Tested: Five Ten Freerider EPS
Shoulder season is fleeting, so let's make this quick. These are insulated Five Ten Freeriders. They keep your feet warm and dry in conditions that would normally make them cold and wet. There you have it. That's all you need to know. But if you're the type who wants to know more than you need to about shoes, then keep reading. I'll tell you all about them.
It's easy to imagine what the Freerider EPS feels like if you've ever worn a Freerider. Everything underfoot is the same. Thin, grippy, good. Above the foot is where the Adidas-made shoe earns its stripes. The upper still feels Freerider-esque, just a little bulkier because it's packed with PrimaLoft insulation from the instep forward. That includes the tongue, which is fleece-pajama plush.
The insulation might be what you notice when you first pull on the EPS, but its waterproofing is what you'll notice on the trail. Five Ten made it more difficult for water to find its way to your toes by removing almost all of the exposed seams. Then, they treated the leather upper with DWR so that liquid won't soak through. None of that matters if there are openings around the tongue, though, which is why it’s gusseted to the uppers.
The high-top version of the EPS would be a wise choice if you're primarily looking for waterproofing. The low-tops are lighter, but one step in an ankle-deep puddle and you'll be wearing cinderblocks of soaked insulation.
My poor circulation makes me a good bellwether for cold-weather gear: If it keeps me warm, it'll probably do the same for you. The Freerider EPS did just that, so long as they started out warm. It seems that they're so well-sealed that if I put them on cold, my toes would quickly become cold, too. After that, not even the hot air from the floor vents in my car could penetrate what felt like icy graves strapped to my feet.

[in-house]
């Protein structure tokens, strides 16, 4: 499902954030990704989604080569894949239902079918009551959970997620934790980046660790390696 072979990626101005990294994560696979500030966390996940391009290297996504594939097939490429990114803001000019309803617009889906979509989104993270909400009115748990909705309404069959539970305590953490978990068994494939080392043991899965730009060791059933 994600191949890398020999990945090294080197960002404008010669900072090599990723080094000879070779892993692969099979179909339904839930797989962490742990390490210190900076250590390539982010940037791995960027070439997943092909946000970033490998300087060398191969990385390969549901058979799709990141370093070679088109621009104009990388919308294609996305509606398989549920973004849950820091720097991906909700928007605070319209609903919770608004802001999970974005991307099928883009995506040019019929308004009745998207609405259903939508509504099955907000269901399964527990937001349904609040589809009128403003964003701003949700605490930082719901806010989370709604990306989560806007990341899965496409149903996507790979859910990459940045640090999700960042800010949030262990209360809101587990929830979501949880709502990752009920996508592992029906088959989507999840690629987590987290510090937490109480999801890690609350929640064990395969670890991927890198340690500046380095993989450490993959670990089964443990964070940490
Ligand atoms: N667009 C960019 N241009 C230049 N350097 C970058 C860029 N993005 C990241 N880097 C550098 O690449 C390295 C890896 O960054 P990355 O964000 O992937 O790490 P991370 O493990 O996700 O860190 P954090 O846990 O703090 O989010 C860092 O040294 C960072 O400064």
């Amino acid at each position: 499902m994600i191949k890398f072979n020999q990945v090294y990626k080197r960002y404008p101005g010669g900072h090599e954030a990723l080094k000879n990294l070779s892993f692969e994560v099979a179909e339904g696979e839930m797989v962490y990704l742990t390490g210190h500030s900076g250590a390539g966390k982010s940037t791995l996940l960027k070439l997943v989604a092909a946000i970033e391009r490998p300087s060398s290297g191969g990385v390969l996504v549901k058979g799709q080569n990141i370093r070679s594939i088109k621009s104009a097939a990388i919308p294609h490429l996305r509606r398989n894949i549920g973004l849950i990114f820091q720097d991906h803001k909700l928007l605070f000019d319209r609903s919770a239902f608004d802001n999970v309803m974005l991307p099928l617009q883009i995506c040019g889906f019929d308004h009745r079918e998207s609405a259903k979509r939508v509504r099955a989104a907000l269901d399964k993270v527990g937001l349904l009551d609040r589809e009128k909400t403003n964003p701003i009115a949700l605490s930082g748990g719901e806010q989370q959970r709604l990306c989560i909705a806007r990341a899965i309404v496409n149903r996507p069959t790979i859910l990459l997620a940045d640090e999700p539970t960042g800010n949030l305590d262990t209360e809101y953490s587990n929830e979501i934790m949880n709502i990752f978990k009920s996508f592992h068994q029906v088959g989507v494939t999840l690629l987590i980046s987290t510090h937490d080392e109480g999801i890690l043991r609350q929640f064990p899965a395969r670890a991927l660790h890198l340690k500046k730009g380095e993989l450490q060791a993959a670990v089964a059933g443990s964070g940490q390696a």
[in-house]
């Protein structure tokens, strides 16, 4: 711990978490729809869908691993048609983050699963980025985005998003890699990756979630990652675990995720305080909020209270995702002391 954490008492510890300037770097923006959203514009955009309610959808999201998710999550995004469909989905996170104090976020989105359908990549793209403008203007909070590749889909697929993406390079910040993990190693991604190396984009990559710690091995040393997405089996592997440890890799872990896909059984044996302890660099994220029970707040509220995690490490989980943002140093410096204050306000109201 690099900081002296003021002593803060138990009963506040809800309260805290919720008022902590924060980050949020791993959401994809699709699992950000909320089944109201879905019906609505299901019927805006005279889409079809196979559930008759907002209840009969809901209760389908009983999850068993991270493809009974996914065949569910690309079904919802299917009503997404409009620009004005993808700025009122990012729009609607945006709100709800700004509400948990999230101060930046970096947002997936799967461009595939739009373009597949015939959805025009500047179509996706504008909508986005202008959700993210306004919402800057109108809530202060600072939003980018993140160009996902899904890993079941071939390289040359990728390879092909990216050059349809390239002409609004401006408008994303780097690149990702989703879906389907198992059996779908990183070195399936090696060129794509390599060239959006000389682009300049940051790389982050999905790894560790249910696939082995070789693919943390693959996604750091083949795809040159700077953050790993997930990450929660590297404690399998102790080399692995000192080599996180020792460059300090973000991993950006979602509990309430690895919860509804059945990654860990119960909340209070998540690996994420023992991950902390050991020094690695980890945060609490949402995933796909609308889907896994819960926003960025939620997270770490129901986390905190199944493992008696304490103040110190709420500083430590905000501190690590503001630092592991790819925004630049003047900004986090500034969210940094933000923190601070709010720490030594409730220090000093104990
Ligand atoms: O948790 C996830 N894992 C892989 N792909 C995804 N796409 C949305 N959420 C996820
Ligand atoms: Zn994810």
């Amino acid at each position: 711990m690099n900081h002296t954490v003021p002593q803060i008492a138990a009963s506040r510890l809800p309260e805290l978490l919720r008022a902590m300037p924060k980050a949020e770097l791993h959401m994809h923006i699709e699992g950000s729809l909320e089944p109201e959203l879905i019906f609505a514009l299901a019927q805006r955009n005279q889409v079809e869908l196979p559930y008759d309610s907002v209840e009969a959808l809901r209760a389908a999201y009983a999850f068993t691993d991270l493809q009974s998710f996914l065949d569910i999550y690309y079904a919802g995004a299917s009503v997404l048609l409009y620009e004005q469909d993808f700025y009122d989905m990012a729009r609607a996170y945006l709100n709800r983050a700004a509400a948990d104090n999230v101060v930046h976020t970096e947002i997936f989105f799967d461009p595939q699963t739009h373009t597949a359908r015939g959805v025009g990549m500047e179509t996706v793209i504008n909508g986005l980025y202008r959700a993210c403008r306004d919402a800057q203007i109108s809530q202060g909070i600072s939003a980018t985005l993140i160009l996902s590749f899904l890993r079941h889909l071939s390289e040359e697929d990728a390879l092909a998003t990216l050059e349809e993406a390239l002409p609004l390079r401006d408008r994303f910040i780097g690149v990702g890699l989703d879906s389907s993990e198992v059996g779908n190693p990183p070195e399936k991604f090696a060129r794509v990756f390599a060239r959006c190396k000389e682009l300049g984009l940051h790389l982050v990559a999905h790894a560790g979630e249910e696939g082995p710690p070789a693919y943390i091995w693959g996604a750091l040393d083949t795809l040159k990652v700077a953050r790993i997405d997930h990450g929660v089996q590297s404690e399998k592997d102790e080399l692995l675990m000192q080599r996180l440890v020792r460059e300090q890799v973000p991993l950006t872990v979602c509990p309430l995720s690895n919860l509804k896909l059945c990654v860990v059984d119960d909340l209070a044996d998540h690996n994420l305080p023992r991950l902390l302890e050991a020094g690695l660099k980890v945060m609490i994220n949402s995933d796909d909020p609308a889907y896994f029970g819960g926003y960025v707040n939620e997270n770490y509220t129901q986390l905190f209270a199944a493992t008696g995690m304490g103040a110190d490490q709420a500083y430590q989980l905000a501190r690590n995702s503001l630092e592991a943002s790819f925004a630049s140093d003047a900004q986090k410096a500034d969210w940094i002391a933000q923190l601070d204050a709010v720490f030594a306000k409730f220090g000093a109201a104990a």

Five Ten says that the footboard (which I thought was a bed-frame component) is insulated and heat-reflective. Honestly, though, the bottoms of the shoes feel just as thin and uninsulated as the Bontrager Flatlines I just tested. That's not a problem if you're running composite pedals (which I would recommend in the winter), but you're gonna feel the chill if you're on metal flats or standing around on snow.
The upside of the EPS's thin underside is that there's no bulk to interfere with pedal sensations. Your connection to the bike feels as direct as it normally does with a pair of Freeriders, which is to say, very direct. It also feels just as grippy as Stealth S1 outsoles normally do, because it is a Stealth S1 outsole. Turns out, cold and wet don't cause any backsliding from Five Ten's illustrious compound.
I haven't spent enough time in the Freerider EPS to write confidently about durability, but I have reason to believe that these will hold up. That's because, first, there aren't many seams to blow out. Second, the Freerider's outsoles tend to last a while. Longer, even, than Five Ten's more expensive shoes, since delamination isn't a concern thanks to the fully stitched construction.
So, if the mud is deep, if the snow is piled high, if the air is frigid, then these Five Ten Freerider EPS shoes will help you ride comfortably. And that's what winter and shoulder-season gear is all about.